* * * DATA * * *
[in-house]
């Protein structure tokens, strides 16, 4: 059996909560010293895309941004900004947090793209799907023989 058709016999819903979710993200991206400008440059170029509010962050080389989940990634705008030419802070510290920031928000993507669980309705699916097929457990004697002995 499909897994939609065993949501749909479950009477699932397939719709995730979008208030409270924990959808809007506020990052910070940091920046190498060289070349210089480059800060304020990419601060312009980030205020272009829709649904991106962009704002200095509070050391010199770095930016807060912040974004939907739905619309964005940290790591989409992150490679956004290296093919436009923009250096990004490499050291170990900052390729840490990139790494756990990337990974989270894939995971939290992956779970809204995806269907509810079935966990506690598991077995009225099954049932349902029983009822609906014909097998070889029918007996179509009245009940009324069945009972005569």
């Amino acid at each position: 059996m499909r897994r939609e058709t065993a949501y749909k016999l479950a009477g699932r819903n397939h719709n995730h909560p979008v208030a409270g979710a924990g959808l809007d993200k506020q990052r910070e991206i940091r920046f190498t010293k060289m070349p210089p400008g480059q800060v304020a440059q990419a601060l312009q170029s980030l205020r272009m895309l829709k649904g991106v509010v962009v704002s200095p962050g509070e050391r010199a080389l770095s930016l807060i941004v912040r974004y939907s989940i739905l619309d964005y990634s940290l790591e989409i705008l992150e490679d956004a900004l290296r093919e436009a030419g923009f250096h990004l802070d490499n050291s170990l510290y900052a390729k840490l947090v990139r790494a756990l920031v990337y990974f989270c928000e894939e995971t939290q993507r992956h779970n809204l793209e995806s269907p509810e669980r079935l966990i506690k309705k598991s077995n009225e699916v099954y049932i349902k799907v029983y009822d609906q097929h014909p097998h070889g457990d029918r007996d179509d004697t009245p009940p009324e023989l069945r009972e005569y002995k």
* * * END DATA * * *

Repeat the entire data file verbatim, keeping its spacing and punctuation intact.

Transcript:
[in-house]
């Protein structure tokens, strides 16, 4: 059996909560010293895309941004900004947090793209799907023989 058709016999819903979710993200991206400008440059170029509010962050080389989940990634705008030419802070510290920031928000993507669980309705699916097929457990004697002995 499909897994939609065993949501749909479950009477699932397939719709995730979008208030409270924990959808809007506020990052910070940091920046190498060289070349210089480059800060304020990419601060312009980030205020272009829709649904991106962009704002200095509070050391010199770095930016807060912040974004939907739905619309964005940290790591989409992150490679956004290296093919436009923009250096990004490499050291170990900052390729840490990139790494756990990337990974989270894939995971939290992956779970809204995806269907509810079935966990506690598991077995009225099954049932349902029983009822609906014909097998070889029918007996179509009245009940009324069945009972005569």
């Amino acid at each position: 059996m499909r897994r939609e058709t065993a949501y749909k016999l479950a009477g699932r819903n397939h719709n995730h909560p979008v208030a409270g979710a924990g959808l809007d993200k506020q990052r910070e991206i940091r920046f190498t010293k060289m070349p210089p400008g480059q800060v304020a440059q990419a601060l312009q170029s980030l205020r272009m895309l829709k649904g991106v509010v962009v704002s200095p962050g509070e050391r010199a080389l770095s930016l807060i941004v912040r974004y939907s989940i739905l619309d964005y990634s940290l790591e989409i705008l992150e490679d956004a900004l290296r093919e436009a030419g923009f250096h990004l802070d490499n050291s170990l510290y900052a390729k840490l947090v990139r790494a756990l920031v990337y990974f989270c928000e894939e995971t939290q993507r992956h779970n809204l793209e995806s269907p509810e669980r079935l966990i506690k309705k598991s077995n009225e699916v099954y049932i349902k799907v029983y009822d609906q097929h014909p097998h070889g457990d029918r007996d179509d004697t009245p009940p009324e023989l069945r009972e005569y002995k």